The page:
According to our transaction-based benchmark Recycled Fiber 360, spot prices have increased dramatically recently. More importantly, the "last tons" of OCC have increased even more. In this blog we are going to cover:
How this has dramatically impacted the cost of incremental orders for linerboard machines.
The cost structure of US linerboard compared to what average fiber prices would suggest using FisherSolve's What-If-Tool.
The impact this will have on the margins of marginal customers for liner machines.
What Do OCC Spot Prices Currently Look Like?
Recently, there has been a rapid surge in spot prices for Old Corrugated Containers (OCC)—surpassing the rates reported by other data providers. This significant increase is evident in Recycled Fiber 360, our comprehensive transaction-based price benchmarking system containing tens of thousands of purchase orders worth of data each month.
Figure 1: OCC Spot vs Contract Prices
Source: Recycled Fiber 360
The rise in spot prices not only leads to an increase in averages, but more importantly, it results in a rapid increase in the marginal price for the last ton of OCC. This can be seen in the chart below using data from Recycled Fiber 360.
Figure 2: Price Distribution (Fiber Supply Curves) of the Percentage of Volume Transacted per Price Tranche
What Impact Does This Have on Mills?
Why does this matter? With the increasing demand for linerboard, paper machines now have a wider range of orders to choose from in the market. This creates a scenario where mills have to strategically manage their mix of orders to optimize profit on a per-machine hour basis.
While some mills still rely on standard costing systems, the best approach is to evaluate these orders using marginal economics. In other words, it's crucial to consider the cost of the last input required to produce each ton of paper.
Most direct costs to make paper are inelastic to production—meaning they don’t increase as paper production increases. This is largely because supply is so much larger than demand just from the paper industry.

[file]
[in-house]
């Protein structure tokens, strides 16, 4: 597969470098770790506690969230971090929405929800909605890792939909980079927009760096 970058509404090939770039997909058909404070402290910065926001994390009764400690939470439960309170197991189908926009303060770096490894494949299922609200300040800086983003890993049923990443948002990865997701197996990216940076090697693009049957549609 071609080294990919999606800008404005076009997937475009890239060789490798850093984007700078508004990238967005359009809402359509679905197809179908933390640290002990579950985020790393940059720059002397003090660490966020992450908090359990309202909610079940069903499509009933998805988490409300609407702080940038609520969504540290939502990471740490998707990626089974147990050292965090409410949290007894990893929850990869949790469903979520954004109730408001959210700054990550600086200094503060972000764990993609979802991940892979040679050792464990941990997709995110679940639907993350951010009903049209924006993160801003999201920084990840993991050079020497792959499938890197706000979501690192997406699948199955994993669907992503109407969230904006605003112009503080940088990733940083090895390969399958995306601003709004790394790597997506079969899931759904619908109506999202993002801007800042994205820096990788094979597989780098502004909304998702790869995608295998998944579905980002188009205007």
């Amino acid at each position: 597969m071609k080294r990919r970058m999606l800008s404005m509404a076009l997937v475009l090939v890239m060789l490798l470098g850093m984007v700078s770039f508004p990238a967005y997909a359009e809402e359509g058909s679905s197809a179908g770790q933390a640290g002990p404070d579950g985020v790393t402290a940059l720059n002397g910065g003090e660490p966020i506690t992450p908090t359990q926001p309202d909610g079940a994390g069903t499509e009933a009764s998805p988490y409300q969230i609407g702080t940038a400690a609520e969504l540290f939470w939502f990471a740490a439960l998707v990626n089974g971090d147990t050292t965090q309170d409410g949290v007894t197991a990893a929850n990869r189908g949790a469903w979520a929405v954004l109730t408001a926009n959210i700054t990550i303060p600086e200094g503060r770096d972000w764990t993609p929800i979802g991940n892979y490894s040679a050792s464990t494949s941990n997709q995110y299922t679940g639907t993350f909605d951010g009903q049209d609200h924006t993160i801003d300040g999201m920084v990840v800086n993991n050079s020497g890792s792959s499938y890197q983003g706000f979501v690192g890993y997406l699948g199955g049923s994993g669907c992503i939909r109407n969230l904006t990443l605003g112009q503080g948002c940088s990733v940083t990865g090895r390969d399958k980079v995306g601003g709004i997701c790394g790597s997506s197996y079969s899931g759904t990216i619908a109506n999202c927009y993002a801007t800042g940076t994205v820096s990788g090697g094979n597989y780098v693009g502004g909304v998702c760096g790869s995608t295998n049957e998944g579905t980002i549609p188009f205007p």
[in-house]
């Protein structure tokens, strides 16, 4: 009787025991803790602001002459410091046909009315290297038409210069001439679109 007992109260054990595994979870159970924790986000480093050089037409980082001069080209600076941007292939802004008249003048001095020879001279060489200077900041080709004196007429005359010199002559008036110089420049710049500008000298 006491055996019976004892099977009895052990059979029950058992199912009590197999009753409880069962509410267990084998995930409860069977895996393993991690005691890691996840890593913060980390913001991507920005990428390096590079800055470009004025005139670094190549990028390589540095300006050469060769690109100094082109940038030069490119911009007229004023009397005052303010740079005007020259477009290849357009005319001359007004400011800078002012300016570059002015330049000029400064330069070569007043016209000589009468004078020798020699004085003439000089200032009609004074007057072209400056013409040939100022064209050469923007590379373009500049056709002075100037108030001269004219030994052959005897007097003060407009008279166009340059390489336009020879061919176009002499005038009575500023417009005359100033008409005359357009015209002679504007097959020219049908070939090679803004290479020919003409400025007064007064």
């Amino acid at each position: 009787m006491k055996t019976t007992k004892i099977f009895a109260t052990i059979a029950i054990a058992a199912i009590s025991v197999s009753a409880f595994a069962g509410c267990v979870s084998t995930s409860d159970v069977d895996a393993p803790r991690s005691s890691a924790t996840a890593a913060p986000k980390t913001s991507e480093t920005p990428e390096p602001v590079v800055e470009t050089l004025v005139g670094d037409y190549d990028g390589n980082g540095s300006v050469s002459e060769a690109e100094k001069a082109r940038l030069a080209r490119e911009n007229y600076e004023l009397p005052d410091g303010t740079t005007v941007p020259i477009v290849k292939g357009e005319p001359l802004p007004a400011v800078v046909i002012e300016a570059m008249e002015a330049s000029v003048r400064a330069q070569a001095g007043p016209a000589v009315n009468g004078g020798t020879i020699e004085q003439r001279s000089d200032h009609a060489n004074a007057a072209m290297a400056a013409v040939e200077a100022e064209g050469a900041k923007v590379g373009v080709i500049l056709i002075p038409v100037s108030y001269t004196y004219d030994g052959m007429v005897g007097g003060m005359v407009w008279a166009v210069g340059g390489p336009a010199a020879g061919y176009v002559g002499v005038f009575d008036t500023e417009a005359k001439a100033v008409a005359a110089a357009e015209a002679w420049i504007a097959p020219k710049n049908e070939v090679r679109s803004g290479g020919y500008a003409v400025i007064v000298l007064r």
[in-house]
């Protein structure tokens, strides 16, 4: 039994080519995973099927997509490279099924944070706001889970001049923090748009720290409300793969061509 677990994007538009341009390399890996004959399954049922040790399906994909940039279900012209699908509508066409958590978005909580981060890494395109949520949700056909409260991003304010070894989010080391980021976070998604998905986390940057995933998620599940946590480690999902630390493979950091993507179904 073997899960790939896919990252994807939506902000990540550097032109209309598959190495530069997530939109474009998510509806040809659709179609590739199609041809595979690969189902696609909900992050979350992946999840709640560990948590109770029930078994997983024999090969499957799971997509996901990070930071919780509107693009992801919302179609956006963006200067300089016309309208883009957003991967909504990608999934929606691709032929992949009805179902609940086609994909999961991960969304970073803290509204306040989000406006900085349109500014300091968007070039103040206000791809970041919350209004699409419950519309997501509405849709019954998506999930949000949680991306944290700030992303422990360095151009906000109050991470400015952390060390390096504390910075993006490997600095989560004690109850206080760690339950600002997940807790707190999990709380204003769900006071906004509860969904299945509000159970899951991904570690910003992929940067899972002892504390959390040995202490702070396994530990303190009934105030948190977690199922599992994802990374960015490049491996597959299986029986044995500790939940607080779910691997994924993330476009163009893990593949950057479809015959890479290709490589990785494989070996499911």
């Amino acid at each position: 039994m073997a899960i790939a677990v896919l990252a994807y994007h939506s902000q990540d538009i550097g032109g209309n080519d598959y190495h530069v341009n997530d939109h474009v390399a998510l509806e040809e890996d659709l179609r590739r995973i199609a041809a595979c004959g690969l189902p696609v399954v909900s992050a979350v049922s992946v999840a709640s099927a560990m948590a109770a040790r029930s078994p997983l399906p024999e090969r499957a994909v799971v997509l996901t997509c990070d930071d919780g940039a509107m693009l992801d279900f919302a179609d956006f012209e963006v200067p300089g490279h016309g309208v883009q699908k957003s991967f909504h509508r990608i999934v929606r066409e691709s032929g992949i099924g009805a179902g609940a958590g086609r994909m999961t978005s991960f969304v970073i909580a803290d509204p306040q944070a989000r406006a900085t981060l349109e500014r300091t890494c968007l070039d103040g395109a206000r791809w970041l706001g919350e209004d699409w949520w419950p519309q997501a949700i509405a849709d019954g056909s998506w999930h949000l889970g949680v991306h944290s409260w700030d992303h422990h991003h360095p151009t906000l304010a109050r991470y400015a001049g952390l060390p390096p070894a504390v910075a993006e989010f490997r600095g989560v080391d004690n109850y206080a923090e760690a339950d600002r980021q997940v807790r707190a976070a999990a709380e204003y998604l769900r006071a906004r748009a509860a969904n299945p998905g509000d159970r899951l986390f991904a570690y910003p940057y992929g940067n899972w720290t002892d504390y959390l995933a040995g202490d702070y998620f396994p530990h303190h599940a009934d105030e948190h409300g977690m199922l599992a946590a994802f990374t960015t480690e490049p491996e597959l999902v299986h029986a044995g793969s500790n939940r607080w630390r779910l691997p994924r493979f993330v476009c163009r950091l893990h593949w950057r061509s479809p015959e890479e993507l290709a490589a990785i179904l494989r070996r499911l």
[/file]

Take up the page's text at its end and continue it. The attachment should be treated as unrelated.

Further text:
Energy is an easy example. No one would argue that demand fluctuations in the paper industry are enough to change pricing in the global oil market.
OCC, however, stands out from other commodities due to its unique price determination process. Its price is influenced by both its supply and demand, which are intricately connected. This is because you can only obtain OCC if you produce it, and there is no demand for OCC unless there is a need to manufacture more paper.
In our OCC forecast models, we refer to this phenomenon as "the demand ratio." It serves as the primary driving force behind the fluctuation of OCC prices beyond its floor price or the cost of collection.
As we can see in Figure 2, the upward surge in OCC prices affects the overall average movement while also significantly impacting the marginal price of the last ton. This has serious implications for the economics of selling the final ton of linerboard.
In the figures below, we show costs for US containerboard (linerboard and medium) delivered to Chicago, a large corrugating market. The cost curve highlights mills that are recycled (blue), virgin (green), and virgin and recycled (pink).
Figure 3: US Containerboard Delivered to Chicago
What Does This Mean for Cost Competitiveness?
Looking at the chart, we can see the cost curve based on average prices from Q3 2023. Recycled mills, in blue, dominate the first quartile of the curve. This indicates their position as low-cost producers.
However, let's dive into an intriguing scenario by assessing their cost competitiveness using the current marginal OCC pricing.
By utilizing the "What-If Scenario" tool in FisherSolve, we can input the marginal prices of OCC sourced from Recycled Fiber 360 and conduct a thorough evaluation of the outcome.
Figure 4: Cost Competitiveness Using Marginal Prices of OCC
From the chart, we can see that not only have recycled mills' competitiveness decreased dramatically, but the highest-cost mills have pushed the end of the supply curve up as well. In these cases, it may be possible that available market prices for marginal customer orders are not profitable—even on a contribution basis.
For certain mills, knowing that your competitor is already at or above the market clearing price is invaluable in developing your own commercial strategy.
In other cases, this information is still useful in explaining to some customers the need for cost recovery. This is especially important if they do not understand the difference between average input price movements and the radical difference in marginal prices.
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